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Grigor Dimitrov has been clutch on second serve at the 2019 US Open.

The Key Stat Fuelling Dimitrov's Resurgence

Why being 'best on second' doesn't mean being second best

Grigor Dimitrov has spectacularly flipped the switch with his second serve.

An area that the Bulgarian has struggled with in the past year has come roaring back to form at the 2019 US Open, helping power him through to the semi-finals, where he will meet Daniil Medvedev on Friday.

An Infosys ATP Beyond The Numbers breakdown of Dimitrov’s second serve identifies a substantial improvement the past two weeks in New York. The Infosys ATP Stats Serve LEADERBOARD currently finds Dimitrov sitting at 77th best on tour with overall serve performance in the past 52 weeks, with only 46.8 per cent points won behind his second serve.

That’s yesterday’s news…

Of the eight players who reached the quarter-finals at the US Open this year, Dimitrov leads the pack with second-serve points won at 59 per cent (99/168). It’s actually the highest win percentage of anyone who reached the third round and beyond.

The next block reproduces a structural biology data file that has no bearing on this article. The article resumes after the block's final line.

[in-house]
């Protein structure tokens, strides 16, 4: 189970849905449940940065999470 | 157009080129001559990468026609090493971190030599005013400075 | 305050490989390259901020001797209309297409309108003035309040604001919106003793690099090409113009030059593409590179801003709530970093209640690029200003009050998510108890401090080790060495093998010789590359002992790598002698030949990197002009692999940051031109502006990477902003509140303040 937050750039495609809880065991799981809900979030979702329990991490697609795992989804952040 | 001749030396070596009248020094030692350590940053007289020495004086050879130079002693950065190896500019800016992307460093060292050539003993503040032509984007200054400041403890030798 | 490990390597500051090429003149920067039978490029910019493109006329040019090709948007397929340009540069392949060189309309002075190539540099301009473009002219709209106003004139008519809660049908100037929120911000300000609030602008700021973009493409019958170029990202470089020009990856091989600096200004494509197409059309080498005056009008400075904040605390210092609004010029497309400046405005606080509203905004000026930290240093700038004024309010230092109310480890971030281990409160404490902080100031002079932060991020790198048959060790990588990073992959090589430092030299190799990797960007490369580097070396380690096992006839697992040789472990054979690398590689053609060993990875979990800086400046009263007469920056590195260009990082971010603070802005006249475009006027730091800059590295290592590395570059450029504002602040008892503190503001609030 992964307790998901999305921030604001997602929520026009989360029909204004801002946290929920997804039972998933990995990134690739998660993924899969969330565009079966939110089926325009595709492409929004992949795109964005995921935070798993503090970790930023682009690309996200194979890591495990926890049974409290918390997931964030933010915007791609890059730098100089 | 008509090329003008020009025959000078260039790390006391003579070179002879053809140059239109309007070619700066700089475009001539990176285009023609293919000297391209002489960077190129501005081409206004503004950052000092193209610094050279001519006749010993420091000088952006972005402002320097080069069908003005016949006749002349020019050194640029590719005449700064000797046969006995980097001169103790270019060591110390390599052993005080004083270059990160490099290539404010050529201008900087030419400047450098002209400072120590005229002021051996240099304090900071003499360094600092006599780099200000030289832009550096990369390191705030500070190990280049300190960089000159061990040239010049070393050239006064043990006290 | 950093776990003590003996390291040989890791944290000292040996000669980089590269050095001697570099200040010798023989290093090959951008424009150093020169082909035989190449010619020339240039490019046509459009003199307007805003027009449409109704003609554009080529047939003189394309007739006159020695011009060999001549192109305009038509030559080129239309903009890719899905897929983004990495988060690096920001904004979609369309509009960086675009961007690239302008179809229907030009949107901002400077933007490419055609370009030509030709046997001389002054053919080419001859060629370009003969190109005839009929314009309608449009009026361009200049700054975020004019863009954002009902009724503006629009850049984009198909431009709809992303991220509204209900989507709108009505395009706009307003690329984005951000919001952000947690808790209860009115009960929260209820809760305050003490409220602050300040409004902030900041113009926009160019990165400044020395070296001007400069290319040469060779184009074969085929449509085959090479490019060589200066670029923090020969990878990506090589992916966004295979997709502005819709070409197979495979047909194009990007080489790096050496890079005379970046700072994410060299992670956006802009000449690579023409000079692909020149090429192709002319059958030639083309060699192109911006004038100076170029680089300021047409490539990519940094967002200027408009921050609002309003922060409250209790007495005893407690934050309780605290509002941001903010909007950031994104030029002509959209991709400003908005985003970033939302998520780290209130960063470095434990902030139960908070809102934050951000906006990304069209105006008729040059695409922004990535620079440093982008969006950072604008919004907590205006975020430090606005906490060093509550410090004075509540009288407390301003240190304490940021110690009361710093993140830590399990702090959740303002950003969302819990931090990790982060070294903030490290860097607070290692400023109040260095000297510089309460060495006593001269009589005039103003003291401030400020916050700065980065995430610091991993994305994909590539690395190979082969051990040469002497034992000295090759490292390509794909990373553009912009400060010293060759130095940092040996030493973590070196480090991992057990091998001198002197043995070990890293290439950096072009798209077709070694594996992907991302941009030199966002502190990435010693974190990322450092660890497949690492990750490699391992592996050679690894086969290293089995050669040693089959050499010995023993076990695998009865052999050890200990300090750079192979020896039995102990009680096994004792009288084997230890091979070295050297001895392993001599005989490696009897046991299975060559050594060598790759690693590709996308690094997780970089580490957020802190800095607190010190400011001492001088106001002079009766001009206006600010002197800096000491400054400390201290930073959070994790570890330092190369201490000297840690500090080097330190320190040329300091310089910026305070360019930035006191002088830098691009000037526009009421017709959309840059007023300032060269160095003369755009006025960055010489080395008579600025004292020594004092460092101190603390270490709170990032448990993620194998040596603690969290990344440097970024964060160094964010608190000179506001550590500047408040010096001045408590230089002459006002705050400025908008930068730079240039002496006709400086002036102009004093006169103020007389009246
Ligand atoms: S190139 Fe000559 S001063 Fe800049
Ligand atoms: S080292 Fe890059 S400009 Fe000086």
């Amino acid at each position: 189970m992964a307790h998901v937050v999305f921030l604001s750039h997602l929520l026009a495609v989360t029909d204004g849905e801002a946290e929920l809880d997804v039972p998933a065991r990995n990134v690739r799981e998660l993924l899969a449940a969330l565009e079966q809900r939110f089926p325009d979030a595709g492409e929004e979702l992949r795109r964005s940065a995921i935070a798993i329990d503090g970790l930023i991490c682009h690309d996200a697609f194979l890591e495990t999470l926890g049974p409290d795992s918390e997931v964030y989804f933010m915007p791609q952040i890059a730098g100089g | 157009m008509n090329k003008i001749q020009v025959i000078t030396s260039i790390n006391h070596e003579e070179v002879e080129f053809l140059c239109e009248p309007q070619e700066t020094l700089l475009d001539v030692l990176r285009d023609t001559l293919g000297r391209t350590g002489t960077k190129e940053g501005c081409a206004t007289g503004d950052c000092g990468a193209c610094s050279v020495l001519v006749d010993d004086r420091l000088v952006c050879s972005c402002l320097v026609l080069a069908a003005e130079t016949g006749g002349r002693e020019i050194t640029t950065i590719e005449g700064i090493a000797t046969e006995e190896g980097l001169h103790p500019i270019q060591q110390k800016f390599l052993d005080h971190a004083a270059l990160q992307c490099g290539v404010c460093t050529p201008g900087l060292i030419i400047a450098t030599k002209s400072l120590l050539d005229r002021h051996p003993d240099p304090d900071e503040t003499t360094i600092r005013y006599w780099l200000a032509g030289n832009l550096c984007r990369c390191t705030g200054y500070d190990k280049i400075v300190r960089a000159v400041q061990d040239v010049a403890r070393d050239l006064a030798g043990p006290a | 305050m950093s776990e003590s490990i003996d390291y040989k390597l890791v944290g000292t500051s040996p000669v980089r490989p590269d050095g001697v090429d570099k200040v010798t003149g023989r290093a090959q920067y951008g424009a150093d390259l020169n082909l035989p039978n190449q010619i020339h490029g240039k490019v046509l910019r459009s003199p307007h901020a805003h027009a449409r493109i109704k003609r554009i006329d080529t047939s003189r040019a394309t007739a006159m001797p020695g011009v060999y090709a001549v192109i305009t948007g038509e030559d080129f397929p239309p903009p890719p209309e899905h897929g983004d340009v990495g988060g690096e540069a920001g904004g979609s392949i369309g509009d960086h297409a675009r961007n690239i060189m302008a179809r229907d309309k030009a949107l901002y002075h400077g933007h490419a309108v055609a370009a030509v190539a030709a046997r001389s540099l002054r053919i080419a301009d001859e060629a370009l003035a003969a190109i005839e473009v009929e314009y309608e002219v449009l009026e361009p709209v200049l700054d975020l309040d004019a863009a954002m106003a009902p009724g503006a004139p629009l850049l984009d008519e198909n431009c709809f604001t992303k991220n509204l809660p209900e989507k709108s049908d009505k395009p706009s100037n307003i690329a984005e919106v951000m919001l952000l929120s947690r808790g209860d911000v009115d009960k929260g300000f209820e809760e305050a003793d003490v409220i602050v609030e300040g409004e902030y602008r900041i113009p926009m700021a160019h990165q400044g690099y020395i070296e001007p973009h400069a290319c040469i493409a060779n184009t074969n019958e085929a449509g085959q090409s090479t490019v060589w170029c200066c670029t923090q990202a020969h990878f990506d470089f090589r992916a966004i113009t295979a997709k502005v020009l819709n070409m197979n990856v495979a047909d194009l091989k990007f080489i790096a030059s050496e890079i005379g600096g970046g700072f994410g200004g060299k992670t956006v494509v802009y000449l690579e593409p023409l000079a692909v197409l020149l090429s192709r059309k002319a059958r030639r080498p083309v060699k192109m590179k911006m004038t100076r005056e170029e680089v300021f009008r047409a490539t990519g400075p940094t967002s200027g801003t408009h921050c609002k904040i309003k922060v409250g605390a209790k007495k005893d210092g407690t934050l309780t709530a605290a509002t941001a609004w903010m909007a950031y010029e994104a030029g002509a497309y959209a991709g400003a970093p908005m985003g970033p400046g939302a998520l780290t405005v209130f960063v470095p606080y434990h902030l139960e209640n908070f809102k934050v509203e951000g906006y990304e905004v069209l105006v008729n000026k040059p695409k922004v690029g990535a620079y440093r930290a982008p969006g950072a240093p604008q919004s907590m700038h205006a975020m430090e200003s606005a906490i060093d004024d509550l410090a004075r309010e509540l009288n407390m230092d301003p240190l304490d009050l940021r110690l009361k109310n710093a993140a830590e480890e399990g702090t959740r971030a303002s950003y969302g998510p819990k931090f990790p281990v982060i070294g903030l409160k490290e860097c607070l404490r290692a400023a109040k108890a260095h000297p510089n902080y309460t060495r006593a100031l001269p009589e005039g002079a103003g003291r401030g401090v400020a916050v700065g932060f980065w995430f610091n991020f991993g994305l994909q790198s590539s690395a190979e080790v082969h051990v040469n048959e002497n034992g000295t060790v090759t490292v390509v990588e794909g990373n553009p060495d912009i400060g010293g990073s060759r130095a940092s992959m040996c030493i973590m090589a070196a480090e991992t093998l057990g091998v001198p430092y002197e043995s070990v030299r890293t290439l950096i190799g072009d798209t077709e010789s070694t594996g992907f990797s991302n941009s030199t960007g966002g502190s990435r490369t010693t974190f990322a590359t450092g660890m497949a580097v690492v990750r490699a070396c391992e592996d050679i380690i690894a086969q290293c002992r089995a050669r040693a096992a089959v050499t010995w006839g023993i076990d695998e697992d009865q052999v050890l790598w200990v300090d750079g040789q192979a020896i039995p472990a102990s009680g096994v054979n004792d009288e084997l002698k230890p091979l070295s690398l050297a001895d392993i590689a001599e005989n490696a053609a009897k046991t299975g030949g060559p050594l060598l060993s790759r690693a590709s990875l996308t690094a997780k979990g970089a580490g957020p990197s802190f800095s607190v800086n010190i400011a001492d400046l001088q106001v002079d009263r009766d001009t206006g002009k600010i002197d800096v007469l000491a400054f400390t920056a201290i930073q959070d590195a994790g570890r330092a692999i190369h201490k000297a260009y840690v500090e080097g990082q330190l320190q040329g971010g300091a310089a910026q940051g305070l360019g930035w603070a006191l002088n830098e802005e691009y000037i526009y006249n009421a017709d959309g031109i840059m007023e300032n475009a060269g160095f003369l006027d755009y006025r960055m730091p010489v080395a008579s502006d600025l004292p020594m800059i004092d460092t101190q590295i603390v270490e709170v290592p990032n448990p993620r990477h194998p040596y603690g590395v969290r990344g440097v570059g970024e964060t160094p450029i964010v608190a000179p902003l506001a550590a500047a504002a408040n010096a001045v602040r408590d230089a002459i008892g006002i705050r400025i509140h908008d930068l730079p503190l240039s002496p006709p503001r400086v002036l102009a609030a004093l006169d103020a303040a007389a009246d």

Dimitrov scored one of the biggest wins of his career Tuesday night against Roger Federer in the US Open quarter-finals, winning 3-6, 6-4, 3-6, 6-4, 6-2. Trailing two sets to one, Dimitrov’s second serve was a rock as he moved towards the finish line. He won 57 per cent (8/14) in the last two sets. In the fifth set against Federer, Dimitrov closed out service games with a second serve at 3-0 and 4-1, which were both pivotal moments that stopped Federer making inroads to find a much-needed break of serve to get back into the match.

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In the fourth round, Dimitrov defeated Alex de Minaur 7-5, 6-3, 6-4, winning 59 per cent (23/39) of second-serve points overall, and 63 per cent (15/24) in the last two sets. The more Dimitrov needs his second serve to help seal victory, the more it is stepping up in the big moments.

Dimitrov won 63 per cent (26/41) of second-serve points in his third-round match against Kamil Majchrzak of Poland. He faced two break points on second serve and won them both.

An interesting strategic element of Dimitrov’s improved performance is that he is not hitting it bigger, attempting to force return errors. Opponents have only missed putting into play 12 per cent (18/150) of Dimitrov’s second serves, which is considerably lower than Medvedev’s 23 per cent (45/193) - the player he will face in the semi-finals.

The player that wins north of 50 per cent of his second-serve points for the match will most likely be playing in his first Grand Slam final.

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